Thrombocytopenia can be associated with RhD alloimmunization. However, platelets do not express the RhD antigen and are not directly affected by maternal RhD antibodies. When thrombocytopenia is associated with RhD alloimmunization, it usually occurs with fetal hydrops and has a poor prognosis.7 In our case, the newborn has the same blood type as his mother and the Coombs test result is negative, ruling out this condition.

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Summary Table

ConditionCharacteristics

Immune thrombocytopenic purpura

Multiple petechiae, early onset, self-resolving; maternal immune thrombocytopenia

Kasabach-Merritt syndrome

Syndrome of kaposiform or tufted hemangiomas of the skin or solid organs; associated with thrombocytopenia

Neonatal alloimmune thrombocytopenia

Early-onset petechiae with or without ecchymosis; visceral bleeding, bleeding after a circumcision, or sometimes intracranial hemorrhage; normally no maternal thrombocytopenia

Perinatal infection

Rapid development of thrombocytopenia, usually after 72 hours of life; presents with other clinical signs such as fever, hypothermia, leukocytosis, or neutropenia

RhD alloimmunization

Maternofetal Rh incompatibility, positive findings on direct antiglobulin test (Coombs test), fetal hydrops

Summary Table

ConditionCharacteristics

Immune thrombocytopenic purpura

Multiple petechiae, early onset, self-resolving; maternal immune thrombocytopenia

Kasabach-Merritt syndrome

Syndrome of kaposiform or tufted hemangiomas of the skin or solid organs; associated with thrombocytopenia

Neonatal alloimmune thrombocytopenia

Early-onset petechiae with or without ecchymosis; visceral bleeding, bleeding after a circumcision, or sometimes intracranial hemorrhage; normally no maternal thrombocytopenia

Perinatal infection

Rapid development of thrombocytopenia, usually after 72 hours of life; presents with other clinical signs such as fever, hypothermia, leukocytosis, or neutropenia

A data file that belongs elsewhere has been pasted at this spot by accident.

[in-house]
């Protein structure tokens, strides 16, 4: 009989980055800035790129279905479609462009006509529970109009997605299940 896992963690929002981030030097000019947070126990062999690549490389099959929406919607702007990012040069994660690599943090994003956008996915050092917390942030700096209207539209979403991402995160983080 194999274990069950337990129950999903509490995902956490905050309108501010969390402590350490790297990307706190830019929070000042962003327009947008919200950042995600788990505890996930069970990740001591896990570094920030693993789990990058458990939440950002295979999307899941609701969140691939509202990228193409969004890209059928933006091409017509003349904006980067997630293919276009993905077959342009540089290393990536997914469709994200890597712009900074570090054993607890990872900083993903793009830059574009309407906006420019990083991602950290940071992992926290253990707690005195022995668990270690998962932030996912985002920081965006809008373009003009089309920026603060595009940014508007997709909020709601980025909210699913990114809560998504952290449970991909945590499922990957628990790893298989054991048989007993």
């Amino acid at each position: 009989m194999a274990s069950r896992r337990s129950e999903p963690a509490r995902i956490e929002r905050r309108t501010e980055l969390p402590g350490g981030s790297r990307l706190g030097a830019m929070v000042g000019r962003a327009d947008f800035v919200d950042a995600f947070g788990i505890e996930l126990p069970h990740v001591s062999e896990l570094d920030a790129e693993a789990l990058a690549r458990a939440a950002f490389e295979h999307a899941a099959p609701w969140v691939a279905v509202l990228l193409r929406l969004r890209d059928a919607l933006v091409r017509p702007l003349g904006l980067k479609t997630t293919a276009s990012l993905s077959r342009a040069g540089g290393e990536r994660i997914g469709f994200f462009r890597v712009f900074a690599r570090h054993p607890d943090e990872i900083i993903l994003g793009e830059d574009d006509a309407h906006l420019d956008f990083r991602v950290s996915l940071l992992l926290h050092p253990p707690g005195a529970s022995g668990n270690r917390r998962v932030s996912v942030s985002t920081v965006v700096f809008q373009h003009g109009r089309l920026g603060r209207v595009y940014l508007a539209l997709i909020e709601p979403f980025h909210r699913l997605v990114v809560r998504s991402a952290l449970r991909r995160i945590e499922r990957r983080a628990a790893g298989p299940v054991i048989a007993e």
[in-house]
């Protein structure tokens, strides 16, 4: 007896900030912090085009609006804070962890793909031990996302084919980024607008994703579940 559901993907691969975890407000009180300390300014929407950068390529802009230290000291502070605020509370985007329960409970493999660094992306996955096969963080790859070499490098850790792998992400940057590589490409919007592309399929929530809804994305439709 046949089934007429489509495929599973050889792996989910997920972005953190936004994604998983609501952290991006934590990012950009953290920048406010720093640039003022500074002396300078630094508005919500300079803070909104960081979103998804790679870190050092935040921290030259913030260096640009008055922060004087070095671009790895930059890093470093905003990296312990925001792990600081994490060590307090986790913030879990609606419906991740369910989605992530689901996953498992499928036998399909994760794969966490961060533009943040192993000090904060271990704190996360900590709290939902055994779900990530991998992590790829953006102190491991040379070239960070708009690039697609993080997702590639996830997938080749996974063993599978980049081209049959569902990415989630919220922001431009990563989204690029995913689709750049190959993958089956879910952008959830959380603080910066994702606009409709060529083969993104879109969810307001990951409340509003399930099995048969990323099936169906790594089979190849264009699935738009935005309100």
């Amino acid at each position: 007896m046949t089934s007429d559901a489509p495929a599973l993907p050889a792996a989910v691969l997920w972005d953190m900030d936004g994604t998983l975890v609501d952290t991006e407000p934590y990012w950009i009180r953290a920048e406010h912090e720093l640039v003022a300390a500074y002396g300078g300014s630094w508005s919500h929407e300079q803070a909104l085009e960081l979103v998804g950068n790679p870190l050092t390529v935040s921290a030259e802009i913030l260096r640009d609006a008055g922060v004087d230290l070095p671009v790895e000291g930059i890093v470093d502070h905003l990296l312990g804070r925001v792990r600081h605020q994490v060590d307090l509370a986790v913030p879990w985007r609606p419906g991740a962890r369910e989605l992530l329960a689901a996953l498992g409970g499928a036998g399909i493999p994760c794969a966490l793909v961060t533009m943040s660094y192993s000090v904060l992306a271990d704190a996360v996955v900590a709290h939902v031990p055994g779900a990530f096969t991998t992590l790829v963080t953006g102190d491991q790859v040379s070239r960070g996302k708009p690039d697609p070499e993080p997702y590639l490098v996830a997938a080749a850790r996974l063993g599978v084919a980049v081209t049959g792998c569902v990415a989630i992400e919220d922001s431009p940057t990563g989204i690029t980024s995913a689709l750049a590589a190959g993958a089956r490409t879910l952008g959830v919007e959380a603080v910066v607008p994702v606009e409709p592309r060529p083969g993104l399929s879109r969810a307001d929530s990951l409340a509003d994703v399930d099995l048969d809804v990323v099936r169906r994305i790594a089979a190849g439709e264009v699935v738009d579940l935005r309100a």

RhD alloimmunization

Maternofetal Rh incompatibility, positive findings on direct antiglobulin test (Coombs test), fetal hydrops

The views expressed in this article are those of the authors and do not necessarily reflect the official policy or position of the Department of the Navy, Department of Defense, or the U.S. government.

Address correspondence to Richard Temple, MD, at richard.w.temple2.mil@mail.mil. Reprints are not available from the authors.

Author disclosure: No relevant financial affiliations.

REFERENCES

show all references

1. Espinoza JP, Caradeux J, Norwitz ER, Illanes SE. Fetal and neonatal alloimmune thrombocytopenia. Rev Obstet Gynecol. 2013;6(1):e15–e21....

2. Roberts I, Stanworth S, Murray NA. Thrombocytopenia in the neonate. Blood Rev. 2008;22(4):173–186.

3. Blickstein I, Friedman S. Fetal effects of autoimmune disease. In: Fanaroff AA, Martin RJ, eds. Fanaroff and Martin's Neonatal-Perinatal Medicine: Diseases of the Fetus and Infant. 10th ed. Philadelphia, Pa.: Elsevier; 2015:304–307.

4. Kaplan C. Neonatal alloimmune thrombocytopenia. Haematologica. 2008;93(6):805–807.

5. Symington A, Paes B. Fetal and neonatal alloimmune thrombocytopenia: harvesting the evidence to develop a clinical approach to management. Am J Perinatol. 2011;28(2):137–144.

6. Peterson JA, McFarland JG, Curtis BR, Aster RH. Neonatal alloimmune thrombocytopenia: pathogenesis, diagnosis and management. Br J Haematol. 2013;161(1):3–14.

7. van den Akker ES, de Haan TR, Lopriore E, et al. Severe fetal thrombocytopenia in Rhesus D alloimmunized pregnancies. Am J Obstet Gynecol. 2008;199(4):387.e1–e4.

This series is coordinated by John E. Delzell, Jr., MD, MSPH, Assistant Medical Editor.